Friday, April 6, 2007

The Annual Parsifal Post

By Mitchell

It’s become something of a Good Friday tradition here to meditate on the meaning of Richard Wagner’s Parsifal, one of our favorite operas, a work always closely associated with Good Friday. Wagner himself claimed to have been inspired to begin work on Parsifal on Good Friday, 1857, although this is a suspect claim at best. Nevertheless, for the musicologist as well as the theologian, there is much to ponder in Parsifal, starting with Wagner’s own words.

Near the end of his life, Wagner wrote, "When religion becomes artificial, art has a duty to rescue it. Art can show that the symbols which religions would have us believe literally true are actually figurative. Art can idealize those symbols, and so reveal the profound truths they contain." This is not surprising for a man with as monumental an ego as Wagner, who truly believed in the ability of art to redeem man (not an altogether foolish notion) and therefore saw himself in the role of a redeemer (well, let’s not go that far).

On the other hand, in 1858 Wagner wrote to Mathilde Wesendonk: "... if this suffering can have a purpose, it is simply to awaken a sense of fellow-suffering in man, who thereby absorbs the creature's defective existence and becomes the Redeemer of the world by recognizing the error of all existence. (This meaning will one day become clearer to you from the Good Friday morning scene in the third act of [Parsifal])."Parsifal was and remains one of Wagner's most controversial works, and also one of his most moving. (It's also, at an average running time of four-and-a-half hours - not including intermissions - one of the longest operas ever written.) And it's tempting to read too much into Parsifal. Tempting, and also dangerous.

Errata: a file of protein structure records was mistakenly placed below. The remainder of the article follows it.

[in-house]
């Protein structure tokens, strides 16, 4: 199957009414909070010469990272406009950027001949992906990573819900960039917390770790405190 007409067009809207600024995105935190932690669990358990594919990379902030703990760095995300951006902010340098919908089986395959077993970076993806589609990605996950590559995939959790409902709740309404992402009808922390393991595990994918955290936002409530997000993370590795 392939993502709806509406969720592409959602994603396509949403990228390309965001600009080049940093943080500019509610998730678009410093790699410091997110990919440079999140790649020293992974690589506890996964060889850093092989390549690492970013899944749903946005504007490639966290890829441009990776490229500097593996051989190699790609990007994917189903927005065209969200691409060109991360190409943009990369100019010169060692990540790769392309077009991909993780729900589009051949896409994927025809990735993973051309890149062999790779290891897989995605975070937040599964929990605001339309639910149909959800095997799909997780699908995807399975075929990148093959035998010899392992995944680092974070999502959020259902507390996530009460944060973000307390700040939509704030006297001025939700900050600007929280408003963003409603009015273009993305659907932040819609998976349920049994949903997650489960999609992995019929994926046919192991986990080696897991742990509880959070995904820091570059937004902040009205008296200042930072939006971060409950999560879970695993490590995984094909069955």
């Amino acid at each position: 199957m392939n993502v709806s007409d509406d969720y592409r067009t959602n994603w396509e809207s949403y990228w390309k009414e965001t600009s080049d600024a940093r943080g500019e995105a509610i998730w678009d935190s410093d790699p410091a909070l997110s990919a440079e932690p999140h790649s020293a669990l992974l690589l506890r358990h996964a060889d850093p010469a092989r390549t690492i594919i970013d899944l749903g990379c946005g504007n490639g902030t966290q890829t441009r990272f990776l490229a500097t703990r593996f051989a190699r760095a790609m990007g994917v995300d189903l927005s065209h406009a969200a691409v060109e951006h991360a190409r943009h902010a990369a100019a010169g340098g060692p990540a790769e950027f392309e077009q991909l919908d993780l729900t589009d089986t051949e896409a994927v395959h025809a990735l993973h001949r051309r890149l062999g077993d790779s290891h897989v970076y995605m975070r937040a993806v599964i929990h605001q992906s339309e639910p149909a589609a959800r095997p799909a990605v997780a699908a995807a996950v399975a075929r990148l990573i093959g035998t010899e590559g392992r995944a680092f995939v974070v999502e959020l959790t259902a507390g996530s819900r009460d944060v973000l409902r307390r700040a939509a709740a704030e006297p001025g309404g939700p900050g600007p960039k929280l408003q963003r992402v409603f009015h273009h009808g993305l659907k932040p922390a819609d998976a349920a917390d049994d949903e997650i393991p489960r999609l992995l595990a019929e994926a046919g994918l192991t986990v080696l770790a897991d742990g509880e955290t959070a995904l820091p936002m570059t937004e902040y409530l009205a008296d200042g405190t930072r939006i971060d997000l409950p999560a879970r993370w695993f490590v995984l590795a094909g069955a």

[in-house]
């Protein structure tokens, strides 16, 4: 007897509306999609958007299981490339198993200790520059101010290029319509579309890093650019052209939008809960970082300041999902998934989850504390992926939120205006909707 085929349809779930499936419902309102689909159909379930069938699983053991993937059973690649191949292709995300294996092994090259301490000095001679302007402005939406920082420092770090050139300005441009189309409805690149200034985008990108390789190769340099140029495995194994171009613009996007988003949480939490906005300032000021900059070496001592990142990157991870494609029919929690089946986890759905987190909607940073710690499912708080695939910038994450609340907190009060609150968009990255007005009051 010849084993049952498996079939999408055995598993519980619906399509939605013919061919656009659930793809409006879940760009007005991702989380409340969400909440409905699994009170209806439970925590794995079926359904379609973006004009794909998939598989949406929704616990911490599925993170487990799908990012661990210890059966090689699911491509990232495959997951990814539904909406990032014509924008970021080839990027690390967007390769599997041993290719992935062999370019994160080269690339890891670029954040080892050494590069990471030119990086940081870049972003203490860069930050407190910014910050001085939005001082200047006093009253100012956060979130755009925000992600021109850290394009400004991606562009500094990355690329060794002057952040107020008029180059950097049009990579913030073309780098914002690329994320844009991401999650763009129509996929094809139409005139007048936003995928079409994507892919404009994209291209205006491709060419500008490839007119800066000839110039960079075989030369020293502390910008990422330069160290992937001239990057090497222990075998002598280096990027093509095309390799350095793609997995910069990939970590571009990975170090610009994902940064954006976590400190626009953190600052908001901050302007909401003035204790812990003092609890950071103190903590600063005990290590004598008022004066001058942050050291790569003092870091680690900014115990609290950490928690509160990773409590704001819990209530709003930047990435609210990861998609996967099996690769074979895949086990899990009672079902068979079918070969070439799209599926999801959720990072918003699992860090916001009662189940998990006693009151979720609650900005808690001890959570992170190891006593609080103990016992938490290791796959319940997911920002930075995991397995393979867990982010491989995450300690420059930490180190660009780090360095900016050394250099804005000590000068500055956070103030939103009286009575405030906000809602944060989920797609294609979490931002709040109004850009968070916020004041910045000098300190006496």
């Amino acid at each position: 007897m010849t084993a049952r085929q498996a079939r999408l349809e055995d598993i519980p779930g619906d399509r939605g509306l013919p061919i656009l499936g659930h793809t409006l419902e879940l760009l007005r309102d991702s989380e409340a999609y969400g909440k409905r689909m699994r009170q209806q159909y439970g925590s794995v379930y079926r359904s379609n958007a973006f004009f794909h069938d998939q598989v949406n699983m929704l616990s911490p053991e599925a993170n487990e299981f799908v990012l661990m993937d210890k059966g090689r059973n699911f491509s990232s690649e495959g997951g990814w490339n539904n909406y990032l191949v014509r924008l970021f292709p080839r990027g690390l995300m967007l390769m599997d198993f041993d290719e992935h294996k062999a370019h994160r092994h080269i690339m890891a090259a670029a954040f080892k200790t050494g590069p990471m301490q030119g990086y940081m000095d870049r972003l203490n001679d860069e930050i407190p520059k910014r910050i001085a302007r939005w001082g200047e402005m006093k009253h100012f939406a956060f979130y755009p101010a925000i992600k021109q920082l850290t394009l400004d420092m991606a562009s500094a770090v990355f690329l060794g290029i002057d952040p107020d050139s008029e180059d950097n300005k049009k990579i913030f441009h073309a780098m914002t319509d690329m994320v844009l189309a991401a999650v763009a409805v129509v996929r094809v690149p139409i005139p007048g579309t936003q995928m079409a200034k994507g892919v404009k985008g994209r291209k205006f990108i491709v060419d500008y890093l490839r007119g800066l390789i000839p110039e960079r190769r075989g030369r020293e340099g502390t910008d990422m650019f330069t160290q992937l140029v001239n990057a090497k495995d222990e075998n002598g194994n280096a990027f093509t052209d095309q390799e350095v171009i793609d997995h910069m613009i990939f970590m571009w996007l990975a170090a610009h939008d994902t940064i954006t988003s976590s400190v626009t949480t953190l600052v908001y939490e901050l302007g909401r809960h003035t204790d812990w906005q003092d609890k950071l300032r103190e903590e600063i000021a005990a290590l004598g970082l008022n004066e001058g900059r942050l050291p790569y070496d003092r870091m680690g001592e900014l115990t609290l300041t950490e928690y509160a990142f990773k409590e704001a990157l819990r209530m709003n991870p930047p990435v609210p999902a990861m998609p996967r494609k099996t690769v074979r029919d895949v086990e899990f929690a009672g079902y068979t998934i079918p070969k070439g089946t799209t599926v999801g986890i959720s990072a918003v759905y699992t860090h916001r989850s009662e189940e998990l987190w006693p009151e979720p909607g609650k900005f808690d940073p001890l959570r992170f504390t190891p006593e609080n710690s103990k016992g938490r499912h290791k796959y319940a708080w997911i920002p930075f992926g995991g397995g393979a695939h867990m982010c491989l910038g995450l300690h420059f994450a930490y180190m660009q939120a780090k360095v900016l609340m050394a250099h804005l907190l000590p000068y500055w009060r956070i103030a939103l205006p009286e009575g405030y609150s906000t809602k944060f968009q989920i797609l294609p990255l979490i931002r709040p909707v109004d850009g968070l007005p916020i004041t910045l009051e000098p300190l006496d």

Nietzsche, who started out as a big fan of Wagner, broke with him over Parsifal. He saw it as some kind of pseudo-Christian piece and hated it for that, saying, "Here the cunning in his alliance of beauty and sickness goes so far that, as it were, it casts a shadow over Wagner's earlier art - which now seems too bright, too healthy. ...How he thus wages war against us! us, the free spirits! How he indulges every cowardice of the modern soul with the tones of magic maidens! - Never before has there been such a deadly hatred of the search for knowledge! - One has to be a cynic in order not to be seduced here; one has to be able to bite in order not to worship here. Well, then, you old seducer, the cynic warns you - cave canem." (On the other hand, he did admit that the music was sublime.)

Although Wagner's references seem obviously to refer to Christ, others have said that they could apply to Buddhist doctrine as well. Derrick Everett notes the connection:

As Carl Suneson has suggested, Wagner's spiritual hero Parsifal can be seen as a bodhisattva in the Buddhist Maháyána tradition, as well as a Christ-figure. These alternatives are not mutually exclusive, since some Buddhists have accepted Christ as a bodhisattva and thus integrated Jesus into their own belief-system.